Many of the pressing challenges that technologies are facing today in moving toward manufacturing the next generation of supercomputers or advanced communication tools can be solved with the targeted control of materials functionalities (e.g., electrical, magnetic or thermal properties). Measuring physical properties of materials under accurately controlled conditions plays a key role in understanding atomic scale properties of the new materials and accessing their utility for technical applications. The acquisition of the cryogen-free Physical Properties Measurement System (PPMS DynaCool) empowers researchers at Duke University to measure a wide range of materials properties with a high sample-throughput rate, without the need for any liquid cryogens. This state-of-the-art instrument not only enables the research training of students and postdoctoral associates, but it also benefits undergraduate and graduate engineering and science laboratory courses, and the extensive education outreach programs focused on materials research that are already in place at Duke for high school students, high school teachers, and undergraduates. This instrument is also available to the broader Research Triangle community, furthering the goal of developing a more diverse scientific workforce.

The Physical Properties Measurement System (PPMS) is an important addition to Duke University?s materials research infrastructure and will greatly impact many areas of scientific inquiry, ranging from fundamental studies of quantum magnetism, topological effects and emergent critical phenomena, to electrical transport in nanomagnets and superconducting nanostructures, to designing and evaluating molecular, nanoscale and macroscopic materials, to studies of electronic correlations in carbon nanotubes and graphene, to characterization of novel organic semiconductor and hybrid materials for energy applications, to synthesis and characterization of high-temperature superconductors. The PPMS is equipped with an integrated conduction-cooled superconducting 14 Tesla magnet. This system provides seamless temperature transition and is capable of cooling the sample chamber from room temperature to 1.8 K and stabilizing to better than 0.001 K in under 45 minutes. A dilution refrigerator insert provides the capability to conduct measurements down to 50 mK, essential for probing quantum mechanical phenomena in materials. The sample chamber accommodates a wide range of measurement inserts, all of which allow fully automated data acquisition under computer control over the full range of magnetic field and temperature. A multi-function probe accommodates custom experiments, and a horizontal sample rotator allows magnetoresistance measurements as a function of sample orientation relative to magnetic field. This system provides the capability to measure electrical resistivity, thermal conductivity, specific heat, Hall Effect, and other thermoelectric properties, as well as susceptibility and magnetization. The cryogen-free feature of this system ensures cost-effective and reliable long-term operation of the equipment, enabling it to accommodate the large user base it will serve.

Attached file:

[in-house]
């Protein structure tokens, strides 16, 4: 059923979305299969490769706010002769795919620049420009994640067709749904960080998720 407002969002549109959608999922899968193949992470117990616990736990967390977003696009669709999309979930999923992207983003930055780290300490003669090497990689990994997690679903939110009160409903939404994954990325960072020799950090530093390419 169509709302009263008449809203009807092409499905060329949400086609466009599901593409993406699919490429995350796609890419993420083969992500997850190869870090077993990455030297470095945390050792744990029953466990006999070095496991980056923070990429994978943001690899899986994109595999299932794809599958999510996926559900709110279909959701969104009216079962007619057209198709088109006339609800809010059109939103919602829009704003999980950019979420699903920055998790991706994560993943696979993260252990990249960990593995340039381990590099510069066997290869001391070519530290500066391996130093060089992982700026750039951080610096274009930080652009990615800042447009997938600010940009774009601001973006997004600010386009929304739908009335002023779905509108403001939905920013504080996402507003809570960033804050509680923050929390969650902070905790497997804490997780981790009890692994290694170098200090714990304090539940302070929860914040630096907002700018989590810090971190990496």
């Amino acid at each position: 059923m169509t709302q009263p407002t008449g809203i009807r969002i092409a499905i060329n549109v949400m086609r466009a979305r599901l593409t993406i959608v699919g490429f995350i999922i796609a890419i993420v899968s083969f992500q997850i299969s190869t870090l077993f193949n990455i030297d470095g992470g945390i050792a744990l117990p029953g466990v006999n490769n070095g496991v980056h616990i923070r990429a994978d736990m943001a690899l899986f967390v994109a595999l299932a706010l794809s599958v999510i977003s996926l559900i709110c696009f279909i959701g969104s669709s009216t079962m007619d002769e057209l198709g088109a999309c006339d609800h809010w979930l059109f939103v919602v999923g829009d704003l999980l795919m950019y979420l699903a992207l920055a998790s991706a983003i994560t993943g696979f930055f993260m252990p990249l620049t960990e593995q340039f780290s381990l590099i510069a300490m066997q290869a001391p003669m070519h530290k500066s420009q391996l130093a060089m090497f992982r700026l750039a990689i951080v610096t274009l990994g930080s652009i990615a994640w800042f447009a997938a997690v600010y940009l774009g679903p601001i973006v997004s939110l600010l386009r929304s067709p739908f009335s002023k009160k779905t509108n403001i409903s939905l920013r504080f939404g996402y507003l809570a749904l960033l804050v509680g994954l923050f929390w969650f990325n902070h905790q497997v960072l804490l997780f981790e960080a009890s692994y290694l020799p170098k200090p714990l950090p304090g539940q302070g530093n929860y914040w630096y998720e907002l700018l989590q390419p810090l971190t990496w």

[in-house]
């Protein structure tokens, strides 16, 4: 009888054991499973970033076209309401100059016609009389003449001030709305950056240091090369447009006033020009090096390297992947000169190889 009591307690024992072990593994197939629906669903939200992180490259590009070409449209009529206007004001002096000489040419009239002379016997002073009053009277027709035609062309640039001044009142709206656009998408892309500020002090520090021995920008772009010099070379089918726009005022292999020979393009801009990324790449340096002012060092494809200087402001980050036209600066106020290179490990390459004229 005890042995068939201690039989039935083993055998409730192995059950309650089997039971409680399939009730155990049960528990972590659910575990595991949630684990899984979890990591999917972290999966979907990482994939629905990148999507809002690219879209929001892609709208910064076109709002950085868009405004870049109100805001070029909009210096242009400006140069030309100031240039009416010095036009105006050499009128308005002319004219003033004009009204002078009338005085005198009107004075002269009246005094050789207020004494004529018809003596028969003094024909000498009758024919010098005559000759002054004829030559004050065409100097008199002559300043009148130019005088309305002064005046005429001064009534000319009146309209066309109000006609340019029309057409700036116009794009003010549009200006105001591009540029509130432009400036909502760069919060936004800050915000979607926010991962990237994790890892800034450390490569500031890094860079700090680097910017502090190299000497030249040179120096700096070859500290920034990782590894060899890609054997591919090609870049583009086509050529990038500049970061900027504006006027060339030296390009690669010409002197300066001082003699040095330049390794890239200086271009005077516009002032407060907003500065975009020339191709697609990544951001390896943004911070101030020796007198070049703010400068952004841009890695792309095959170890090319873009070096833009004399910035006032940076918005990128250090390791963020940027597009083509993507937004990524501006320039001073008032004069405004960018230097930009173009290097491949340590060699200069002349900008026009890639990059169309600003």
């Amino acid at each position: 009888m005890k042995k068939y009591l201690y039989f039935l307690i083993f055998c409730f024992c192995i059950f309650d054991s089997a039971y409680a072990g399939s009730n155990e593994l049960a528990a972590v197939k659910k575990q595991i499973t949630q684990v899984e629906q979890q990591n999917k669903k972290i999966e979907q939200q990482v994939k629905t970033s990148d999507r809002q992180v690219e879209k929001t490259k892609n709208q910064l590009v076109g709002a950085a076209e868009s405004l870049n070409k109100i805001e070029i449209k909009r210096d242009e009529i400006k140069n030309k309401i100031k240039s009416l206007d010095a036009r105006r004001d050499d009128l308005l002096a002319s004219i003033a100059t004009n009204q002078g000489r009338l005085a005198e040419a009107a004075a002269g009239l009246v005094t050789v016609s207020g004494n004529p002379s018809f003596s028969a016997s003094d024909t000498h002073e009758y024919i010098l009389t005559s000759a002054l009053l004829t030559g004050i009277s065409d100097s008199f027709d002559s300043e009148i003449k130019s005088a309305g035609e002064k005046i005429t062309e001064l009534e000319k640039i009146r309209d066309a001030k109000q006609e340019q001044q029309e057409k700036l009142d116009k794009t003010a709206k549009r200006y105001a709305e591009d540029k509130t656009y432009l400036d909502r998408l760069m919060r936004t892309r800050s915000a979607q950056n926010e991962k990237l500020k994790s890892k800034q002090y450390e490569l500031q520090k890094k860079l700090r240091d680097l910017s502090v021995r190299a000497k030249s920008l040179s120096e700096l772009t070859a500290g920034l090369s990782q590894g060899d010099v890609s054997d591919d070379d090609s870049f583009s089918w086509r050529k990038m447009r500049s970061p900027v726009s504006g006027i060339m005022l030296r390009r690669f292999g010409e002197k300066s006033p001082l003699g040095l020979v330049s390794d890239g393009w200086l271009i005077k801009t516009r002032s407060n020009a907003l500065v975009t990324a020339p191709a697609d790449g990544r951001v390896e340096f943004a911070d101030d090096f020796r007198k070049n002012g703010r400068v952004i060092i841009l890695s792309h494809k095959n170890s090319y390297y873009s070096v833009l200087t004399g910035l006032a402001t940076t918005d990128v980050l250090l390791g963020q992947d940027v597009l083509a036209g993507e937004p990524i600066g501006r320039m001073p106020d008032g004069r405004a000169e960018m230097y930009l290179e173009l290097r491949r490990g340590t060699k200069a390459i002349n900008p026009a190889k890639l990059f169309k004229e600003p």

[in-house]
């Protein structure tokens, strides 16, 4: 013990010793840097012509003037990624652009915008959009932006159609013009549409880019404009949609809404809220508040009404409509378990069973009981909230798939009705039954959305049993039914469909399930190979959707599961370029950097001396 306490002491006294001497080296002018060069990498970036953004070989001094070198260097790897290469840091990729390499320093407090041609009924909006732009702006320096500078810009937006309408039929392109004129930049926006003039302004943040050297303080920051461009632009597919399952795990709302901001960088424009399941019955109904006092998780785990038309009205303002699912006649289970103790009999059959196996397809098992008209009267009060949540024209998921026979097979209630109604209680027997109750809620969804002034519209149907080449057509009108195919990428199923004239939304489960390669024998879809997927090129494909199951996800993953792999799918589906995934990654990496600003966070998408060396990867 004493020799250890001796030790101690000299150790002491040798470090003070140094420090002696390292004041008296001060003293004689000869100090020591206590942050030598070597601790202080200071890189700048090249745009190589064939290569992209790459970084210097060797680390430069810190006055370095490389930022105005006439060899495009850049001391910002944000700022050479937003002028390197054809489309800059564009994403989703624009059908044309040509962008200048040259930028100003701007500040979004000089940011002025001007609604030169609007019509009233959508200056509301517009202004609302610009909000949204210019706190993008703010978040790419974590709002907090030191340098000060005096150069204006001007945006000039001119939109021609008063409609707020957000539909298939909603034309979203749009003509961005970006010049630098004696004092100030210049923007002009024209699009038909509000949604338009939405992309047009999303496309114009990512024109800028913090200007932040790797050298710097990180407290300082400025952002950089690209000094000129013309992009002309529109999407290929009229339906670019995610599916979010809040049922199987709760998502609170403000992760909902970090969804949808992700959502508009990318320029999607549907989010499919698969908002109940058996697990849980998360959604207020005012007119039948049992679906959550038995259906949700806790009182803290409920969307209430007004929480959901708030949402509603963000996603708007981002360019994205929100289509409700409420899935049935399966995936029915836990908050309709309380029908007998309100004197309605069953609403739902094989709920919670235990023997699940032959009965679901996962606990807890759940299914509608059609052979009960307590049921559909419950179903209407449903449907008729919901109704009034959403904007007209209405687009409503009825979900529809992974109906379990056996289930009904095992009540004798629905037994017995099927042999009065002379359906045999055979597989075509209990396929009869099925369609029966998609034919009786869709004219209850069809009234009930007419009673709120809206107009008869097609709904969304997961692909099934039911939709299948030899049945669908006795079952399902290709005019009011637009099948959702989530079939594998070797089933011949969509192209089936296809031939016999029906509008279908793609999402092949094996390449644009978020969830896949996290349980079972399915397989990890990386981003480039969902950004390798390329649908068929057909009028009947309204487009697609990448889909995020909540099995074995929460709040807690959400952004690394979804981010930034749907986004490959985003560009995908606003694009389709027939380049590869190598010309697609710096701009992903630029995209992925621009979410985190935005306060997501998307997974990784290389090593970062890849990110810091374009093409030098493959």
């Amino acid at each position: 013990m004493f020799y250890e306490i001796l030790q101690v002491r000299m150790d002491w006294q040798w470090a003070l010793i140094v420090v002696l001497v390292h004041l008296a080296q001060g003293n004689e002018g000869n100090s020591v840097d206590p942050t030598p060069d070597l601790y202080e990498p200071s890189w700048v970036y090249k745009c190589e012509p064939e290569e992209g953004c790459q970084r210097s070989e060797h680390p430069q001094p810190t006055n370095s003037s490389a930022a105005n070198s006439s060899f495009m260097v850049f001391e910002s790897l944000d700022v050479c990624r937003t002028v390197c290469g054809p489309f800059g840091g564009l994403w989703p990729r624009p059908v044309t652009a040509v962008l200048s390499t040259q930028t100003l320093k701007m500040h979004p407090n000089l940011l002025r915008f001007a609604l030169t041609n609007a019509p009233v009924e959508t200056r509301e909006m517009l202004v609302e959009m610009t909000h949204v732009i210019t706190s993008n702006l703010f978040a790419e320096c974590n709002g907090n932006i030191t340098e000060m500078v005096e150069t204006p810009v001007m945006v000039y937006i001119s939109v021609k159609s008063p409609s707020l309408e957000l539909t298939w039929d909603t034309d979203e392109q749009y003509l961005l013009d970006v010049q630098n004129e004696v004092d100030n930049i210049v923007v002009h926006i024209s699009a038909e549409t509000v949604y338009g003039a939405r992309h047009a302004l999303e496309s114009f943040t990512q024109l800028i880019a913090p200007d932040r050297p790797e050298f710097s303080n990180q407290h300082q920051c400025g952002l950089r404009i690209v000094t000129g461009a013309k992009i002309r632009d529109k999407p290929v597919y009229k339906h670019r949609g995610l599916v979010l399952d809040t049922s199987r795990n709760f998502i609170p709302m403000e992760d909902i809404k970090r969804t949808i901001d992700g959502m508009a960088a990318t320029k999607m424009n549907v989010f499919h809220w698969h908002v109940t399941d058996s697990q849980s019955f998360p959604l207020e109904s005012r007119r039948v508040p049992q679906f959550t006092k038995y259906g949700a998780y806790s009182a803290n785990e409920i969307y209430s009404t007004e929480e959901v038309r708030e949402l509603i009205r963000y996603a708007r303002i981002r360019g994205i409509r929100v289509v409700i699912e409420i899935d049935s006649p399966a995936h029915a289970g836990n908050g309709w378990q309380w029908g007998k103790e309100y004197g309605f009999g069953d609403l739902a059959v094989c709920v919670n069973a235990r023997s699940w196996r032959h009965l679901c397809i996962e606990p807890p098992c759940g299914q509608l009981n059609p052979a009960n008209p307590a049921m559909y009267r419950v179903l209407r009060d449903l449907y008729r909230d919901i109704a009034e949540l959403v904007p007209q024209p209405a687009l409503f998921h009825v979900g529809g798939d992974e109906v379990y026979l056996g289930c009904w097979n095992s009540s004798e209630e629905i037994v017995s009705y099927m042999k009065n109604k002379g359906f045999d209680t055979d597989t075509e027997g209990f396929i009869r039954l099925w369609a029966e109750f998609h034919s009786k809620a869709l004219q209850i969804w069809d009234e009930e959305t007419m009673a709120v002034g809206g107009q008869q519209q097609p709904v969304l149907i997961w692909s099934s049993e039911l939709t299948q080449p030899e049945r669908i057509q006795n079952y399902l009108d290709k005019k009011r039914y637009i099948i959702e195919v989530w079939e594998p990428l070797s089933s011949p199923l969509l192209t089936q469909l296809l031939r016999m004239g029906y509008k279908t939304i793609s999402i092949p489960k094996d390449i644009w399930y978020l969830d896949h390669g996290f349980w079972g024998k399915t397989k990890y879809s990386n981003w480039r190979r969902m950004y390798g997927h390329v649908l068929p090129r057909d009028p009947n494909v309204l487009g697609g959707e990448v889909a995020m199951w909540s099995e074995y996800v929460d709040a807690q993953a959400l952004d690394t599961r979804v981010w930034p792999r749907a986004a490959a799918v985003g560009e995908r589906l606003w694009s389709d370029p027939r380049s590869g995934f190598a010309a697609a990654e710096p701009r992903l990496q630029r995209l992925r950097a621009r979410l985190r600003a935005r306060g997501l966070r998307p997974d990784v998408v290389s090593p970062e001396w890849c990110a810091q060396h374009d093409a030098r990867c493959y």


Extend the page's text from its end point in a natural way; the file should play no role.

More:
This award reflects NSF's statutory mission and has been deemed worthy of support through evaluation using the Foundation's intellectual merit and broader impacts review criteria.

National Science Foundation (NSF)
Division of Materials Research (DMR)
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Leonard Spinu
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Duke University
United States
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